By Jo Evans
As I was embarking on leadership in my career, I vividly remember a curt conversation with a very stressed Head teacher who told me to think carefully about moving into senior leadership roles because “it’s lonely at the top”.
This struck a chord because it was in complete contrast with the ethos of the school I worked in at that time, where I had just been given coaching training in order to support colleagues in my department in their professional development.
A crucial part of any leadership role is the relationships that you build that enable you and your team to develop strategies and actions to achieve success on shared goals. Whilst there is an expectation that those in leadership are there by virtue of the fact that they possess specific skills, it is unreasonable to assume that these are simply acquired, set and implemented in the right way from the start. Key to the development of any teacher, is a large support network and this is equally important for those in leadership.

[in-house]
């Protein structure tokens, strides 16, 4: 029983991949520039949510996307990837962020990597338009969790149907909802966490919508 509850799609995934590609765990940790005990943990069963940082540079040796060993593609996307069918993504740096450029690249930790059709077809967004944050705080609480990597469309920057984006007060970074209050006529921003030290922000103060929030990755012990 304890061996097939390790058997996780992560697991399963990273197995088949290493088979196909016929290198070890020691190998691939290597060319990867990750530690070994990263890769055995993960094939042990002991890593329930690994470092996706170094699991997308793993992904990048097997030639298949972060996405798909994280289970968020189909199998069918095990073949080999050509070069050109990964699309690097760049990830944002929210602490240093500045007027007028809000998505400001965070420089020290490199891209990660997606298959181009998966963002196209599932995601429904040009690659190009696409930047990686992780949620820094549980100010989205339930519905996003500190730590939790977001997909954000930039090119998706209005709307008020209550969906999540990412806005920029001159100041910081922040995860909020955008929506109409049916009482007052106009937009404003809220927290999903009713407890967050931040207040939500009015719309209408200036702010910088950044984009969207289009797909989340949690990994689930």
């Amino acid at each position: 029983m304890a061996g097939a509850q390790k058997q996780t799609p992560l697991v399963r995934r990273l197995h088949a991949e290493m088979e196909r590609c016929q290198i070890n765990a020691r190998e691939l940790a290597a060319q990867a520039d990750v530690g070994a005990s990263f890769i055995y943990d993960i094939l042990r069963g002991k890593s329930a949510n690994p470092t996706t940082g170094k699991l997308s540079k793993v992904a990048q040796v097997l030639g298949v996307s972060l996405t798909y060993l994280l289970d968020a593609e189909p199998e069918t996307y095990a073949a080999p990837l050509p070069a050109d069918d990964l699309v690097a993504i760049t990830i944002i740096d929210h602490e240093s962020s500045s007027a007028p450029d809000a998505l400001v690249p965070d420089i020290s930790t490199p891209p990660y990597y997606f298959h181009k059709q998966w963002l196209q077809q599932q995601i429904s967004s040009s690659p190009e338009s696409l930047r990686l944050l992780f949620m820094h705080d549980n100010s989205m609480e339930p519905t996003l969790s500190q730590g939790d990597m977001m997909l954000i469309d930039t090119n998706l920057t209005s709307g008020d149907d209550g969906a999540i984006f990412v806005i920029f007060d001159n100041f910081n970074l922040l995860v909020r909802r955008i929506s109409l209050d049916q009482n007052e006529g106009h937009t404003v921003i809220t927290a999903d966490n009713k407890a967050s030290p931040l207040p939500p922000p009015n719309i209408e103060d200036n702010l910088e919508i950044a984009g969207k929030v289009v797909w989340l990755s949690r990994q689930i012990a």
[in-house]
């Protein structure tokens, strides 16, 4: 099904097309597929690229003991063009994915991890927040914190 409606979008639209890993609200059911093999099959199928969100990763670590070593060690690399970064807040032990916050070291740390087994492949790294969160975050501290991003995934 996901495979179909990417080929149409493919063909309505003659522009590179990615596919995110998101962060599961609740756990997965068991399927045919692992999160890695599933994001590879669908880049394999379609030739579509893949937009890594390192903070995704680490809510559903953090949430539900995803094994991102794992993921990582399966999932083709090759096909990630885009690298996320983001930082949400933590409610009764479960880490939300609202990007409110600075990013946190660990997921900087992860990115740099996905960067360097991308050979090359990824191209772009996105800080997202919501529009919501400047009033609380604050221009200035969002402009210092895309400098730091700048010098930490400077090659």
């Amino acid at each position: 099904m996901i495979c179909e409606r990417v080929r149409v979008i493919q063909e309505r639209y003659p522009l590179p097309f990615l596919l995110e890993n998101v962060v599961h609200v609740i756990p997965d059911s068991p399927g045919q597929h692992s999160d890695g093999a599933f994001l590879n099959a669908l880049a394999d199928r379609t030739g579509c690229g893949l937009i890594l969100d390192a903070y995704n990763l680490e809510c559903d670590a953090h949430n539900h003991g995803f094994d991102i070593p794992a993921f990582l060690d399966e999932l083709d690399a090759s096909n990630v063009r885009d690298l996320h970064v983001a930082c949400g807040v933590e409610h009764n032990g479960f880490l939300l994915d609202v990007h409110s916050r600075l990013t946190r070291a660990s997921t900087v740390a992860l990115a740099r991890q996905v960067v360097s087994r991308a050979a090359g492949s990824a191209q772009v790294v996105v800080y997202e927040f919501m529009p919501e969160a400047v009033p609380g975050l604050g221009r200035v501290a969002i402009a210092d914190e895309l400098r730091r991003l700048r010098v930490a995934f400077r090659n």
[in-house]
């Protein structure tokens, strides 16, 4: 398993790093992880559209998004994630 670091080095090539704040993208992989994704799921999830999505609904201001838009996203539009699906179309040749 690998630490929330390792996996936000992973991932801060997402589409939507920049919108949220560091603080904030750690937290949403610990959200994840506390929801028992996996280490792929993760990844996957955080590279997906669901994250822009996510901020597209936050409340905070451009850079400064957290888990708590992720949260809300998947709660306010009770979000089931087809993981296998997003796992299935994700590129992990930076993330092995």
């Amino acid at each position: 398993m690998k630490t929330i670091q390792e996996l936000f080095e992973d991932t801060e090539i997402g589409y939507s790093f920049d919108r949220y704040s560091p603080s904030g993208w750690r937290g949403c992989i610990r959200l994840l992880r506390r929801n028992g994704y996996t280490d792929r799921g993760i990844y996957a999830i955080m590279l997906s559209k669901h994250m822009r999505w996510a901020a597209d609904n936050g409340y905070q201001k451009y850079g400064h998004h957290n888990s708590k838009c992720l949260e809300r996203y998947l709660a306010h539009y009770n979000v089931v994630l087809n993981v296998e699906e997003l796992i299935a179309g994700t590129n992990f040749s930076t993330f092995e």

The critical friend
Friends bring a high degree of unconditional positive regard. Critics are, at first sight at least, conditional, negative and intolerant of failure. A critical friend comes closest to what might be regarded as ‘true friendship’ – a successful marrying of unconditional support and unconditional critique.
A critical friend can be defined as a trusted person who asks provocative questions, provides data to be examined through another lens, and offers critiques whilst taking the time to fully understand the context and the outcomes that are being worked towards, advocating for success and caring about the outcomes.
“It’s important to remember, we too are only human.”
The importance of coaching has long been recognised in many industries and at all levels.